Marker Placed Site of Nation’s First Conservation Training School

The original Ross Leffler School of Conservation in Brockway, Jefferson County, was built in 1915 as a hunting camp and opened as the nation’s first conservation training school in 1936. A ceremony was held on the grounds where the building formerly stood, and the Pennsylvania Historical and Museum Commission placed nearby a marker recognizing the site. (Provided photo)

The original Ross Leffler School of Conservation in Brockway, Jefferson County, was built in 1915 as a hunting camp and opened as the nation’s first conservation training school in 1936. A ceremony was held on the grounds where the building formerly stood, and the Pennsylvania Historical and Museum Commission placed nearby a marker recognizing the site. (Provided photo)

BROCKWAY – The Pennsylvania Historical and Museum Commission has placed a marker recognizing the country’s first-ever training school for conservation officers.

The marker, placed in Jefferson County at Game School and Empire Ridge roads, is about 1.5 miles from the site of the original Ross Leffler School of Conservation – the Pennsylvania Game Commission’s training school for law-enforcement officers.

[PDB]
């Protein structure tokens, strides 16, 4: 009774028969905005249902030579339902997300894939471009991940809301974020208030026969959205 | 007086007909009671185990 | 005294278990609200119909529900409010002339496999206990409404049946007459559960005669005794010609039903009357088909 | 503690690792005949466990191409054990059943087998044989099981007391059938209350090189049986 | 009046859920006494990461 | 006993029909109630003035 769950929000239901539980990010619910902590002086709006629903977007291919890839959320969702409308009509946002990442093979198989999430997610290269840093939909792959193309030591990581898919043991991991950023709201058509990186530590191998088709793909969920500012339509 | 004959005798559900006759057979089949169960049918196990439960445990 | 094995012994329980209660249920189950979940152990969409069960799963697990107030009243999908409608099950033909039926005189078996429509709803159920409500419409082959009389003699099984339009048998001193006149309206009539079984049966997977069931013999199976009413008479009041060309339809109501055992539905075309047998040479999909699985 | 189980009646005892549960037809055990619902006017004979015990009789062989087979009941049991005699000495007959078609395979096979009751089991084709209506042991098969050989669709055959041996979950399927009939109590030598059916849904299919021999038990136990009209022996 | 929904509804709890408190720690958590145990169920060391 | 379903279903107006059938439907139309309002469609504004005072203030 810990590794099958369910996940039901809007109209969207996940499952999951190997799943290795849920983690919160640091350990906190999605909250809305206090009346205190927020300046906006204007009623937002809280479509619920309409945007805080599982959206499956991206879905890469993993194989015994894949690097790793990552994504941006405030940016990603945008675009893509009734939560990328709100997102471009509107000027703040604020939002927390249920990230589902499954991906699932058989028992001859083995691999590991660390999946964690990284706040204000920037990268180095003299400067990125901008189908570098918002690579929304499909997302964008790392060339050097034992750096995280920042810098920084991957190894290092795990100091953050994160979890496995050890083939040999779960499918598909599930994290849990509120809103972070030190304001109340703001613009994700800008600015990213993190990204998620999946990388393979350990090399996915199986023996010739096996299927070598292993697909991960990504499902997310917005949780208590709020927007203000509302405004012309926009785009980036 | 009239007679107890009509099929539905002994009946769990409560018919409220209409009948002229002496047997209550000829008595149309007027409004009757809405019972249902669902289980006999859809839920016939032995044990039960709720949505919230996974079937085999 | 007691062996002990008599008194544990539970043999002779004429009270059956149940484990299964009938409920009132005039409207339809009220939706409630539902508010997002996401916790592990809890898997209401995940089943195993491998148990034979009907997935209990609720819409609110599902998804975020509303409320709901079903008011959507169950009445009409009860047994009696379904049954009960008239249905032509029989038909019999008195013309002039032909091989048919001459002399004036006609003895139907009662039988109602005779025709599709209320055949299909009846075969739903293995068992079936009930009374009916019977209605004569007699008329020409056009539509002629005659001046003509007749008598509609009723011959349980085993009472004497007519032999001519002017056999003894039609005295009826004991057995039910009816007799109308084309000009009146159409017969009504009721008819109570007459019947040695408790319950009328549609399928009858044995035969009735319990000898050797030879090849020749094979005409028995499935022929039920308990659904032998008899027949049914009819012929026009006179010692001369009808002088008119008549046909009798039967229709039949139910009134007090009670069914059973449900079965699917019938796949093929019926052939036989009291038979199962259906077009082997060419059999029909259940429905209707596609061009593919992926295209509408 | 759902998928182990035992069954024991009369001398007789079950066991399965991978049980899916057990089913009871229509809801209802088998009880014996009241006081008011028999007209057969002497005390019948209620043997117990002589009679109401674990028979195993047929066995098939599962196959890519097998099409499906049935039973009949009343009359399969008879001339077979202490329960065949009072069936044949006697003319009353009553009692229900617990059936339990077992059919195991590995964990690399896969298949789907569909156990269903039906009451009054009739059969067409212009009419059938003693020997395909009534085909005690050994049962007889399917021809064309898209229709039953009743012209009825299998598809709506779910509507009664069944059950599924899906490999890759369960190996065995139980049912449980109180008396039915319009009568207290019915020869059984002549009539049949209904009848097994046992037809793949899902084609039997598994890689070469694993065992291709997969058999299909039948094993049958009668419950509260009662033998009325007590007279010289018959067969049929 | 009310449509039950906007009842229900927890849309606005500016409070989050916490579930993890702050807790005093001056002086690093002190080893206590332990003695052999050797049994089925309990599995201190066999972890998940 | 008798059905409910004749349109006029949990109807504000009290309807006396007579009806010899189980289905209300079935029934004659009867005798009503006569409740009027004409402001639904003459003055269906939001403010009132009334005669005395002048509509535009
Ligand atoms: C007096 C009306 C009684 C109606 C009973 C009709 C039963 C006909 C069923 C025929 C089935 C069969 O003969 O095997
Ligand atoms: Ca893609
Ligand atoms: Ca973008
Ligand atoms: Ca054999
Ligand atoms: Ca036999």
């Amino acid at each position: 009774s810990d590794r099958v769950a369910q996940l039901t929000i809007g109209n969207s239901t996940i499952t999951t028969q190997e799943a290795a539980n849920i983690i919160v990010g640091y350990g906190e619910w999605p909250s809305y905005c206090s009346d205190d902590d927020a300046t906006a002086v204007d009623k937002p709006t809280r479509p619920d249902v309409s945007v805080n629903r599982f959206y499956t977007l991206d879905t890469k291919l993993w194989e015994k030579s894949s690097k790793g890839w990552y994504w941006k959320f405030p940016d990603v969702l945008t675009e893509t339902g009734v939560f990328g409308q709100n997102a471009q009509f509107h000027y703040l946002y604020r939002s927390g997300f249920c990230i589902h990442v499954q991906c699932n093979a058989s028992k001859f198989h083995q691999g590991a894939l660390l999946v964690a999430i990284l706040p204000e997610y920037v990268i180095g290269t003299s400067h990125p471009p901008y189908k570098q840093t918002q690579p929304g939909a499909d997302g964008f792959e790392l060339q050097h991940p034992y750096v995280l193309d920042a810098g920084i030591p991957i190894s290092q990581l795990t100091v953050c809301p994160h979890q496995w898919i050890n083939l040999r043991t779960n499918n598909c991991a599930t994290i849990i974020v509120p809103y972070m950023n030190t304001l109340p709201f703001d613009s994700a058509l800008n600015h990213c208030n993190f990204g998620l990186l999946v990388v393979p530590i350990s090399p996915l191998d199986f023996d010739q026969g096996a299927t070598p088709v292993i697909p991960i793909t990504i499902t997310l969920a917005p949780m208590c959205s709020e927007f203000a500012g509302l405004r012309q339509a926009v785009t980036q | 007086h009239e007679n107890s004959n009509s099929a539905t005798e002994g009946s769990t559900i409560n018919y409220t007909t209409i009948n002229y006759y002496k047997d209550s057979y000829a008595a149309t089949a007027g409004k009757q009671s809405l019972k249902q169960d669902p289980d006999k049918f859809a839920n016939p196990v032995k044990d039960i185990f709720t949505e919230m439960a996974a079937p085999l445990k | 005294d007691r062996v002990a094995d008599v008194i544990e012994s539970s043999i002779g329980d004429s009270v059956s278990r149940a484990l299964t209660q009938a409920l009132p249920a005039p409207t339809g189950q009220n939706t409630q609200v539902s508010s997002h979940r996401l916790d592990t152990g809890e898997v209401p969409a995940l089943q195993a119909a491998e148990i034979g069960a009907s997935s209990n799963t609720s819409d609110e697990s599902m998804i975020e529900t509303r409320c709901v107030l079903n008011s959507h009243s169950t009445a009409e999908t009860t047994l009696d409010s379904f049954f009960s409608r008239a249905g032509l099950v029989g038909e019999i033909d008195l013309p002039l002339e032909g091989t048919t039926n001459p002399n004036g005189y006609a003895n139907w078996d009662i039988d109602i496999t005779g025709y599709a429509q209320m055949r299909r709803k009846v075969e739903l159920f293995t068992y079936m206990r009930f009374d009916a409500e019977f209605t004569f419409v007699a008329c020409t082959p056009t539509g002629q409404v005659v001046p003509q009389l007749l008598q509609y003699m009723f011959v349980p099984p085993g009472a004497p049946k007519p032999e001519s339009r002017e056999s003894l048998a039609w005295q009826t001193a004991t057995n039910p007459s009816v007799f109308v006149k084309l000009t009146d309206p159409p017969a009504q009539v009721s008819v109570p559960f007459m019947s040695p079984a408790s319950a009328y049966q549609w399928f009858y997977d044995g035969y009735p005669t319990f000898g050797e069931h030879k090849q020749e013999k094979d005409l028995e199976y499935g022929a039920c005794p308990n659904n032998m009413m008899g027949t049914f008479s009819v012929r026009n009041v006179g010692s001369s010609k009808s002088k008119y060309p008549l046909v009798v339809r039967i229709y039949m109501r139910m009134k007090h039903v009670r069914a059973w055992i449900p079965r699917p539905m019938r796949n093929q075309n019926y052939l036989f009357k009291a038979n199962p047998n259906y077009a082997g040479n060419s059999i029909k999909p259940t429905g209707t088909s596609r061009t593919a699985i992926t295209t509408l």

The Brockway training school not only was the first of its kind dedicated to the training of Game Protectors – law-enforcement positions that today are referred to as Wildlife Conservation Officers – it would quickly become the model for similar facilities nationwide.

Addressing a crowd that gathered at a dedication ceremony at which the marker was unveiled, Pennsylvania Game Commission Executive Director R. Matthew Hough said the Ross Leffler School of Conservation has contributed immeasurably to the advancement of wildlife conservation in Pennsylvania, and it’s a contribution that is ongoing.

“Today we are here to memorialize the Ross Leffler School of Conservation – the first, and still the finest, Wildlife Conservation Officer training school in the country,” said Hough, who himself graduated from the training school in Brockway. “I am pleased to announce that there are 29 cadets currently enrolled in the 30th Class with plans to graduate in March 2015.”

The building that originally served as the training school at the Brockway site no longer is standing. It was built in 1915 as a hunting camp, and converted to a facility that would accommodate 25 trainees. The school opened its doors in 1936. And between the opening and 1987, when the Ross Leffler School of Conservation was moved to a wing of the Game Commission’s Harrisburg headquarters, 19 classes and a total of 430 conservation officers completed their training at the Brockway school.

One Brockway graduate, retired Wildlife Conservation Officer Bill Bower, told the crowd that assembled about the dedication those graduates share in protecting Pennsylvania’s wildlife resources, and in turn its rich hunting and trapping heritage.